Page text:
At Least My Mom Will Read It

I was at a conference where Lisa Baylis talk about self-compassion for educators in a time of burnout. In a brief critique, I want to tell you that she’s great. Check out her website. Find her on Insight Timer. If you get lucky enough, see her in person. She’s a great educator.

I walked away with a bunch of nuggets on how to survive bits and pieces of life as an educator. She also affirmed that my survival toolbox is a thorough and useful one. She was charismatic and an excellent storyteller. I laughed. I dug her. Her anecdotal stories spoke to me as an educator but she also told a specific story that spoke to me, the writer.

Writing a book

Ms. Baylis told the audience that she struggled with the idea of writing a book, Self Compassion for Educators, more than actually writing it. She confessed that when she was writing it she was terrified. She went through all the feelings she experienced after putting so much time into one project. What if it was a flop? Who was going to read it? Was her effort to be published a waste of time? She consoled herself but knowing that “at least my mom will read it.” The audience laughed at that. I did too. She did indeed give her book to her mom to read. Her mother gave it back—after reading it—with a basic reflection “But Lisa, it’s kind of boring, don’t you think?” The audience laughed at her mom’s candid reflection.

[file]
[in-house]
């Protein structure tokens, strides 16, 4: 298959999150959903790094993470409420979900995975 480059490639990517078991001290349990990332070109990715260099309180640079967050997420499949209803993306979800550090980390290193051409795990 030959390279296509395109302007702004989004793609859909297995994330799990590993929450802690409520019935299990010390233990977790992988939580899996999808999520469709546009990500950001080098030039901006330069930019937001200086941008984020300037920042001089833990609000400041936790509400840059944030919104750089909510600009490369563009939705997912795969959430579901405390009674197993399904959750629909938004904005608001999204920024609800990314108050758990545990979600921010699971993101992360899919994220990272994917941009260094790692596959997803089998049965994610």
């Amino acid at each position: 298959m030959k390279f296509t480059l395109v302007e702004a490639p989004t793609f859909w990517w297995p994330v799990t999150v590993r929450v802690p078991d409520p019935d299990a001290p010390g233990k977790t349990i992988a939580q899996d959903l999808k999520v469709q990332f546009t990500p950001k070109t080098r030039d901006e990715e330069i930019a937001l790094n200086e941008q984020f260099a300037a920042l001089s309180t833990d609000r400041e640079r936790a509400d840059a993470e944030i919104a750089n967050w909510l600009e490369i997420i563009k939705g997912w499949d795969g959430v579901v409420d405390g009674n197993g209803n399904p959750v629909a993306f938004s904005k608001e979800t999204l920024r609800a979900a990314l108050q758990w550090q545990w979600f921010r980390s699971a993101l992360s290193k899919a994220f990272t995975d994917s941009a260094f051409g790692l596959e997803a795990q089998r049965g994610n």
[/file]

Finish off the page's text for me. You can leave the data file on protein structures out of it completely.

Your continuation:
Fortunately, her book has been successful, and more than just her mom read it.


Although Lisa Baylis’s lecture was spot on for us as educators this small story (although focused on the illustration of fear) spoke to me more as a writer than an educator. I thought about my personal book. I have published four so far, with my writing partner, David Gane, but I took the plunge and did a solo project. I feel a lot like a toddler letting go of the hand that helps them move forward. This is the first thing I’ve done on my own. So, it’s pretty scary.

I’m sending my book off to the editor. I think the same thing Lisa Baylis did: who’s going to read it? I worry a little. A lot. In my partnership, I share the worry, so it feels like less. Terry Pratchett said, “the first draft is you just telling yourself the story.” He’s right. It was. Then I told it to my first readers—five sweet humans who volunteered their time to give me feedback. Now the editor gets it. And, well, shit’s getting real.


I think of female writers I admire. Elizabeth Gilbert. Cheryl Strayed. Jeanette Winterson. Did they worry about the success of their books? Or did they leap into the experience of faith? I pretend they worried a little too so that in the insecure corners of my heart I feel connected to a similar experience. I suppose this is the plunge. A leap of faith. I’m doing it on my own and whatever will be, will be. Que sera, sera.

Confession: My mom may likely not read it but that’s okay. I am solid on a couple other people in my life turning the pages.

As always, thanks for reading lovelies.

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